Who’s a terrorist?

Published May 18, 2021
The writer is a political economist.
The writer is a political economist.

THE banning of TLP as a terrorist group has produced an oddity. Many liberals oppose this action against an organisation whose vile ideology contradicts liberal tenets as their respect for human rights extends even to groups they oppose strongly.

To grasp why they oppose this labelling, one must first define terrorism. Literally, it means spreading terror as a tactic to achieve a goal. But this would cover psychopaths torturing victims for pleasure; husbands beating wives to exact future docility and extortionists threatening people. These divergent events are serious issues but deserve separate labels. The interest here is on action with political goals.

How does one define such terrorism? The global community lacks a shared legal one. Many analysts see terrorism as “premeditated mass killing of civilians to spread terror as a way to achieve (just or unjust) political goals”. Premeditation and mass murder of civilians are then critical to terrorism. This definition builds on the way entities widely called terrorist, eg Al Qaeda, operate. It helps in analysing terrorism issues broader than the TLP one.

Some say freedom fighters are not terrorists. However, freedom is a goal while terrorism a tactic to achieve it. Not all those who pursue freedom use terrorism (attacking civilians) or even militancy (attacking only armies) as a tactic. Some use peaceful means, eg Jinnah. Even where these may not work, global law, key philosophies and religions say one must still not attack civilians, only armies. So freedom fighters deliberately killing civilians do commit terrorism.

Some say freedom fighters are not terrorists.

States like Israel, India and Pakistan too are accused of state terrorism when they kill civilians while attacking fighters, as now in Gaza. Such action is terrorism if proof emerges, eg in questioning officials or reviewing official records, that the killing of civilians was premeditated state strategy. Suspicion exists but not clear proof yet that premeditation exists for some states. But if civilian deaths occur spontaneously during combat without proof of premeditation, it wouldn’t be terrorism. It may still be war crimes though if proof emerges the state didn’t take due care to avoid civilian deaths. However, the US nuclear attacks on Japan clearly constitute terrorism, in fact the single biggest attacks in modern history, as they involved premeditated killing of civilians despite the goal being to end the war.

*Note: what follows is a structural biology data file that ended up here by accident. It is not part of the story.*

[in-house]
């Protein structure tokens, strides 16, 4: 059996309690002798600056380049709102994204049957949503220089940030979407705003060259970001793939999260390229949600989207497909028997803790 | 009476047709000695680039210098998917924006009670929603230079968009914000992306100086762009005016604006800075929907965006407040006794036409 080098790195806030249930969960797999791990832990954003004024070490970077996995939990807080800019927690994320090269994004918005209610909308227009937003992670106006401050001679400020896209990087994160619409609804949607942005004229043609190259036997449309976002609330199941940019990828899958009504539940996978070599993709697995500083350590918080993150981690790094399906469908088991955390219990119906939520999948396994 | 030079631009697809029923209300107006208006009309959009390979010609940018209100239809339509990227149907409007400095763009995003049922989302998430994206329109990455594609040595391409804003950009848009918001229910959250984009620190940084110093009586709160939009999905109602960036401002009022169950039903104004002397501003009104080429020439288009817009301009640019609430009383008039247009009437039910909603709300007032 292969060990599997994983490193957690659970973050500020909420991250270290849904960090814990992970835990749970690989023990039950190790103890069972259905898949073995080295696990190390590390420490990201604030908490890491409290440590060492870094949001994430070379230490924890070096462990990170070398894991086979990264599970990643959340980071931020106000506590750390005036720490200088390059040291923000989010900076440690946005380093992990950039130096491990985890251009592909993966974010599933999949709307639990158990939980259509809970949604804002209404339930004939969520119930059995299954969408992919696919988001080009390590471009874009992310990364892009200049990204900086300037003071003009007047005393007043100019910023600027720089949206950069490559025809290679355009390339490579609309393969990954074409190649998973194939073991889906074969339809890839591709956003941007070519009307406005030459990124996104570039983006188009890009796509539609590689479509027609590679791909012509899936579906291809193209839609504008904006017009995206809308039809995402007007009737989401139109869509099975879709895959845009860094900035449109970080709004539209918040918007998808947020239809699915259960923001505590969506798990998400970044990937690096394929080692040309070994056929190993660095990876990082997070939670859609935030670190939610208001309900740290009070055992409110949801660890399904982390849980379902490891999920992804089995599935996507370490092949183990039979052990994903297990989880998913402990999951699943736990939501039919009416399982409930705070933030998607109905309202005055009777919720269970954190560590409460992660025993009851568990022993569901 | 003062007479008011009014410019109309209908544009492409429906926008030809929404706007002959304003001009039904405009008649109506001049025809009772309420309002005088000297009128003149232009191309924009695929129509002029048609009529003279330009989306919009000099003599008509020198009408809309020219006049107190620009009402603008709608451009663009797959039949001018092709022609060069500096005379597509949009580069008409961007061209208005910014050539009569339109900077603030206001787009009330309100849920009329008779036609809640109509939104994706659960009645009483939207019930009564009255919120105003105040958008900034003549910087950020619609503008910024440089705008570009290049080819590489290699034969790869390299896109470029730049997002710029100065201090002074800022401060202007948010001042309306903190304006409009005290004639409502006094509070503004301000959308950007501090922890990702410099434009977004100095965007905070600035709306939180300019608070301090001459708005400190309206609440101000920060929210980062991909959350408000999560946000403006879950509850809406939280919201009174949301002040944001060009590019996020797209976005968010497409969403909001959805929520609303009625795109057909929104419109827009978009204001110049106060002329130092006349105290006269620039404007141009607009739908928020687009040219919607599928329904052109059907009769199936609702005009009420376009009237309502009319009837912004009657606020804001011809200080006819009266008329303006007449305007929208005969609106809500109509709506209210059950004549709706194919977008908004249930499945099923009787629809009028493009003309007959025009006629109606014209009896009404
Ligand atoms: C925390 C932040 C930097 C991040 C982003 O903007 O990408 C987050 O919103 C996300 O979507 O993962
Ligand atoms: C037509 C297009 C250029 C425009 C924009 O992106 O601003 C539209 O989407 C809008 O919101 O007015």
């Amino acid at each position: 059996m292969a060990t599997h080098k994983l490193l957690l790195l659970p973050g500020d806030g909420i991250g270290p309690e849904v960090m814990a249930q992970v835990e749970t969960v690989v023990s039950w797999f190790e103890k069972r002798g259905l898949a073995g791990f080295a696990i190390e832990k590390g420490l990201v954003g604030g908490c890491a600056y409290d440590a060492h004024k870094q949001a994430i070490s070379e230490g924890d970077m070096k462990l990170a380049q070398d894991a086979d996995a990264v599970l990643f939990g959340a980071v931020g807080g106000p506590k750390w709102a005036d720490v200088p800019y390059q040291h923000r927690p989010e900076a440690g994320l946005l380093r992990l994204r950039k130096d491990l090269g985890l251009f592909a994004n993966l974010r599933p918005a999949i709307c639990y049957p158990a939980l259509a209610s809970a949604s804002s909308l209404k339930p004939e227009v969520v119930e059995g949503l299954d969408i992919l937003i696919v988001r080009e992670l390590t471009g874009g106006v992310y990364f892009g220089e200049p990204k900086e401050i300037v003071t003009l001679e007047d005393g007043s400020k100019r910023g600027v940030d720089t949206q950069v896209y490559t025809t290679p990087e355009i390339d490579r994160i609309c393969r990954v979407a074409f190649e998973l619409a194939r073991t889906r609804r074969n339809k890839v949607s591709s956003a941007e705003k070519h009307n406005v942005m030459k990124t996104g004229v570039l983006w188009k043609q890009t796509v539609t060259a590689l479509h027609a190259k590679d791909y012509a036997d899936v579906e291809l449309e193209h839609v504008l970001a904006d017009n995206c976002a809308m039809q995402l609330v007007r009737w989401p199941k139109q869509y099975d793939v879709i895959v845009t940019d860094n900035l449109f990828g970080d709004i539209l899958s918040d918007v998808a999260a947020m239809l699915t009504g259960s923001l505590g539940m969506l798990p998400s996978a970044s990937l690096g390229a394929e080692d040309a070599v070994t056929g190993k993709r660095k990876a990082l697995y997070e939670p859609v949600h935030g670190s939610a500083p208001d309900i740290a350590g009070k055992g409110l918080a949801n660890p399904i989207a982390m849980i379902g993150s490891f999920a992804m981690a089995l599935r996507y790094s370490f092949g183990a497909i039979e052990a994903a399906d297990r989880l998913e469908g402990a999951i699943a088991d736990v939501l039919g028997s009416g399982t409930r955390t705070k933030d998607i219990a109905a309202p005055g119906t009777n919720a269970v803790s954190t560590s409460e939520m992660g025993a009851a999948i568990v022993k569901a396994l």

TLP protests cause a few seemingly spontaneous civilian deaths. But the state gives no proof they were premeditated, based on un-coerced statements of its leaders or its communication records. Until it does so, it is wrong to call it terrorist. While the TLP shares its ideology with the TTP, their tactics differ. The latter clearly carries out premeditated killing of civilians which doesn’t emerge from open political protests but hidden attacks. However, TLP supporters must not go scot-free, but be charged for specific crime they have committed, eg kidnapping. The laws on these carry stiff individual penalties without letting states ban a whole entity. State elements supporting it must be punished too.

TLP riots were similar to the January attack on the US Capitol in causing death, destruction etc. The perpetrators in the US were not charged for terrorism but specific crimes like murder and arson given lack of proof of pre-planned destruction. The same must happen with the TLP. The fear is that while the entity will be banned as terrorist, individual perpetrators will be absolved of all charges. It would then be odd if the entity is declared terrorist but none of its leaders who committed the acts are convicted of terrorism. This is possible as entities are designated as terrorist first via state administrative action. But individuals can be declared terrorists only via judicial trials with multiple appeals.

The mass civilian deaths terrorists cause is a huge threat that forces states to relax laws to crush them, thus undermining due process. Human rights activists oppose relaxing them too much even for blatant terrorism. To stretch the high-penalty terrorism definition to cover lesser acts that don’t involve premeditated mass civilian deaths is even trickier. Thus, our Anti-Terrorism Act must be revised for its overly broad definition of terrorism. There is no mention of premeditation. It even covers attacks on non-civilians, eg combatants like police and army. It covers situations well short of deaths like causing fear, extortion of money or threatening a public servant. Such lesser acts must be covered under regular criminal laws that give sufficient due process rather than terrorism. Finally, there is nothing about premeditated killing of civilians by state agencies. Thus, there is a big risk the law will be used to stifle political opponents on lesser wrongs while letting state perpetrators of terrorism go scot-free.

The writer is a political economist.

murtazaniaz@yahoo.com

Twitter: @NiazMurtaza2

Published in Dawn, May 18th, 2021

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